Un mâle adulte du Gobemouche à demi-collier Ficedula semitorquata a été photographié le 31 mars 2010 à Sebkhet Hasila, sur la côte libyenne à environ 90 km à l’est de Sirte. Deux observations précédentes de mâles ont été signalées à deux sites différents entre Ajdabiya et Benghazi, les 29 mars et 1 avril 2006. L’observation présentée ici est toutefois la première donnée documentée pour le pays de ce migrateur paléarctique.
The first evidence of breeding of Marbled Duck (Marmaronetta angustirostris) in Libya, North Africa, is reported. In June 2012, at Mallaha wetland, in Tripoli, Libya, two dead ducklings were found that were later genetically identified as Marbled Duck. This breeding evidence suggests that this and other duck species may breed elsewhere in Libya. Better knowledge on Libyan, and more generally on North African waterbirds is needed to document the population size and the status of these species. Such information will be important to secure the future of threatened species, such as the Marbled Duck.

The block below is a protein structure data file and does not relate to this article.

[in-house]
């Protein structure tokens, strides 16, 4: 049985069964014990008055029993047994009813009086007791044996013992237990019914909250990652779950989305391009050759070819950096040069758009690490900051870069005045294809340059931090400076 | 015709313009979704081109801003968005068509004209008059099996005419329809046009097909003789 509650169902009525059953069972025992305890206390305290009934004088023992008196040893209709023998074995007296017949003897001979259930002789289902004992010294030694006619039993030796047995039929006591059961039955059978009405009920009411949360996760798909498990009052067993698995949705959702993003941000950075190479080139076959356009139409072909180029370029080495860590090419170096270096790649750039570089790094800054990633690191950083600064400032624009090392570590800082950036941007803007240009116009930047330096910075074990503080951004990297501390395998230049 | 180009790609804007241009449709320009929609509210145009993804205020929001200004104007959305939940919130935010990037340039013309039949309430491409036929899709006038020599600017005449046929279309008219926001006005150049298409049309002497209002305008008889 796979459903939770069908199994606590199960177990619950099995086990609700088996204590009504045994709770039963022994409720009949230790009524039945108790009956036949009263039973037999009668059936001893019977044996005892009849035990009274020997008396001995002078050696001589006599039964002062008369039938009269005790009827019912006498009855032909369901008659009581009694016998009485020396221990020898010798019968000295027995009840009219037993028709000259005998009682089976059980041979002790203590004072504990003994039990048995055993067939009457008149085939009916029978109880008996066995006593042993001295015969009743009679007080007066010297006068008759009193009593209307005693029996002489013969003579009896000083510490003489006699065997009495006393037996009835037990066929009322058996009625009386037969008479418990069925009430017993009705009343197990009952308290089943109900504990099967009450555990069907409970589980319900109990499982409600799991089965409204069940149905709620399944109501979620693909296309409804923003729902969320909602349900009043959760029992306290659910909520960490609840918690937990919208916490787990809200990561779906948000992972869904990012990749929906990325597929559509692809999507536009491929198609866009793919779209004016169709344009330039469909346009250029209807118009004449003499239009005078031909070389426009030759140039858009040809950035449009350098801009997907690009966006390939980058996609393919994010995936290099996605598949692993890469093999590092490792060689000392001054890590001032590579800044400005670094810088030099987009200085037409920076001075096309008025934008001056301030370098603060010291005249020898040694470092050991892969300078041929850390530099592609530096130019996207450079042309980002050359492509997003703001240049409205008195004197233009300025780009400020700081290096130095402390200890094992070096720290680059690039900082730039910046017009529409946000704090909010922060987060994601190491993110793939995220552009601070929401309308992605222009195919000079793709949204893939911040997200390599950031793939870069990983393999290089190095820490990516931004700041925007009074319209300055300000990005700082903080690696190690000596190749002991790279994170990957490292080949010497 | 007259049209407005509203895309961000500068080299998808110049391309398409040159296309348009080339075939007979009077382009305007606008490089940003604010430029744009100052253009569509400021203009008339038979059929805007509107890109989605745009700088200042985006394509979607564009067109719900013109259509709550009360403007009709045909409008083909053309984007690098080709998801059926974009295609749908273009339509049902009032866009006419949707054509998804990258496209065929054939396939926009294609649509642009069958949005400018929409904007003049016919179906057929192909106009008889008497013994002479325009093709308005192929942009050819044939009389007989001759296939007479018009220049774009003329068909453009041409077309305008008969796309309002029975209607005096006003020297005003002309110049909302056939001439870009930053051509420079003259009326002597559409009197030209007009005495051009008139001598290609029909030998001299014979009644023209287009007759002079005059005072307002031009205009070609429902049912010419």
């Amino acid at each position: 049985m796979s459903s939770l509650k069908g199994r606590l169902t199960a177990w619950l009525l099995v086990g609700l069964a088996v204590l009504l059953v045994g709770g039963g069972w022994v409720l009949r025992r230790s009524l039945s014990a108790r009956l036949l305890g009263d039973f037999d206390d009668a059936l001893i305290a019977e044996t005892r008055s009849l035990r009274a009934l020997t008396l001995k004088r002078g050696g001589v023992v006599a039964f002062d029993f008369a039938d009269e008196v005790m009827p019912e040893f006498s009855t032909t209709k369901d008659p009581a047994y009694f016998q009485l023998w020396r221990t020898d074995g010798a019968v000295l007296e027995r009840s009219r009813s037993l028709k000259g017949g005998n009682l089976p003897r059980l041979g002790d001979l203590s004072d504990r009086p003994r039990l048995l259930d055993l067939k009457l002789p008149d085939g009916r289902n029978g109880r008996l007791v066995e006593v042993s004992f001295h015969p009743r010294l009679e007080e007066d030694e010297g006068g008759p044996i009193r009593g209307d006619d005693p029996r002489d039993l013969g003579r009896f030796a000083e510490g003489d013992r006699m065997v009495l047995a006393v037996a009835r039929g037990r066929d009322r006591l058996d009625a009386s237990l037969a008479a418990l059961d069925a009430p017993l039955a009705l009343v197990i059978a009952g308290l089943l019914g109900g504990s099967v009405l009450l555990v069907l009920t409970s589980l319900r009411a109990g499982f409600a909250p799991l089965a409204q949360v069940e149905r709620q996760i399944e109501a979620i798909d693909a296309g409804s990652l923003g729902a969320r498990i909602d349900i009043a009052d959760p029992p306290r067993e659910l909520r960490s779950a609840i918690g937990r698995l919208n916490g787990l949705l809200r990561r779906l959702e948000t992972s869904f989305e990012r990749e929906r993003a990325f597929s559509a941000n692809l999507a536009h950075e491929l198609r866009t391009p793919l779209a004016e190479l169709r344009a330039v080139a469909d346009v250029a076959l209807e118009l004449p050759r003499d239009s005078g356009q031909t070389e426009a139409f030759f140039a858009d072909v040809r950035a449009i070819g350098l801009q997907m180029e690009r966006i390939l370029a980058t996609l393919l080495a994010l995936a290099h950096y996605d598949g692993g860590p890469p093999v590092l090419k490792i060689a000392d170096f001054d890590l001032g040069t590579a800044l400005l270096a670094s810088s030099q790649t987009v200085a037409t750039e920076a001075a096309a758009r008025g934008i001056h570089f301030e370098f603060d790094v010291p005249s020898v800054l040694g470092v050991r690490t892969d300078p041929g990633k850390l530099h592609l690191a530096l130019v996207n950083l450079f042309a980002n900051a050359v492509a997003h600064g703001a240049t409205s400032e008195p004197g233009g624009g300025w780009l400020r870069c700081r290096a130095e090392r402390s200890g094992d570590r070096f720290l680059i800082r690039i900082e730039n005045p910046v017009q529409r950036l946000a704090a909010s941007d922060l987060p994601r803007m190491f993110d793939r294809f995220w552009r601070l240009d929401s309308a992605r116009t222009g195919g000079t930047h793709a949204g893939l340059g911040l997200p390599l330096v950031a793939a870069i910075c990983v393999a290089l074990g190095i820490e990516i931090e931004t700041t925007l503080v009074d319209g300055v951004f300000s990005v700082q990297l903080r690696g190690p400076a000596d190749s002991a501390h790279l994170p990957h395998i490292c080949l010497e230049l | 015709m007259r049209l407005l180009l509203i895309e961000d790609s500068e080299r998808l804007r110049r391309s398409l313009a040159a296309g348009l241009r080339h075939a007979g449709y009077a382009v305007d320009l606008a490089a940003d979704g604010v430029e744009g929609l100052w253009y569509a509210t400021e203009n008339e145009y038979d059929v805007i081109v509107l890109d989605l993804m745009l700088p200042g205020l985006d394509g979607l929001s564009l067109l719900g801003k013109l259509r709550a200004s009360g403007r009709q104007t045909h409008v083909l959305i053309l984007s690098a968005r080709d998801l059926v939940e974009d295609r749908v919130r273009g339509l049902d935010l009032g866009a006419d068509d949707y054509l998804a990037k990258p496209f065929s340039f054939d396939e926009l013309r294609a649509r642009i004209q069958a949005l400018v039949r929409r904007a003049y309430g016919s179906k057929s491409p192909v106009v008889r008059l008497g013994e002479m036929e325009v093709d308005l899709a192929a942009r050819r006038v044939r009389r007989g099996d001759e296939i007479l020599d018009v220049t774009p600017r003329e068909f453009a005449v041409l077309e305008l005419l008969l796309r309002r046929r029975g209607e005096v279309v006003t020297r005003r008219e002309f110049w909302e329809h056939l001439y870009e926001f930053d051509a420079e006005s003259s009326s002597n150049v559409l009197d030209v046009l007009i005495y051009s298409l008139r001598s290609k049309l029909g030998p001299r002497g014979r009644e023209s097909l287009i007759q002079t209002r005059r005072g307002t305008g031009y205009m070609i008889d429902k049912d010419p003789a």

Observations in 2013 (not related to the article above):
“During the breeding season of 2013, the Libyan Society for Birds (LSB) recorded the breeding of the Marbled Duck (see photo below by Essam Bourass) and Little Grebe (Tachybaptus ruficollis) in the Tripoli Treatment Plant, the breeding of Squacco Heron (Ardeola ralloides) and other birds were also suspected”.
يتم هذا الموسم دراسة تكاثر الطيور فى احواض محطة المعالجة بالهضبة وتم تسجيل تكاثر طائر البطة الرخامية Marble Duck والغواص الصغير Little Grebe وهناك احتمال لتكاثر بعض الطيور الأخرى ولازالت الدراسة جارية مع قرب انتهاء الموسم
Spanò, S., Pellegrino, I., & Borgo, E. (2013). On the systematic status of the Cyrenaic Partridge (Alectoris barbata Reichenow, 1896). Avocetta 37: 145-148.
PDF from CISO – Centro Italiano Studi Ornitologici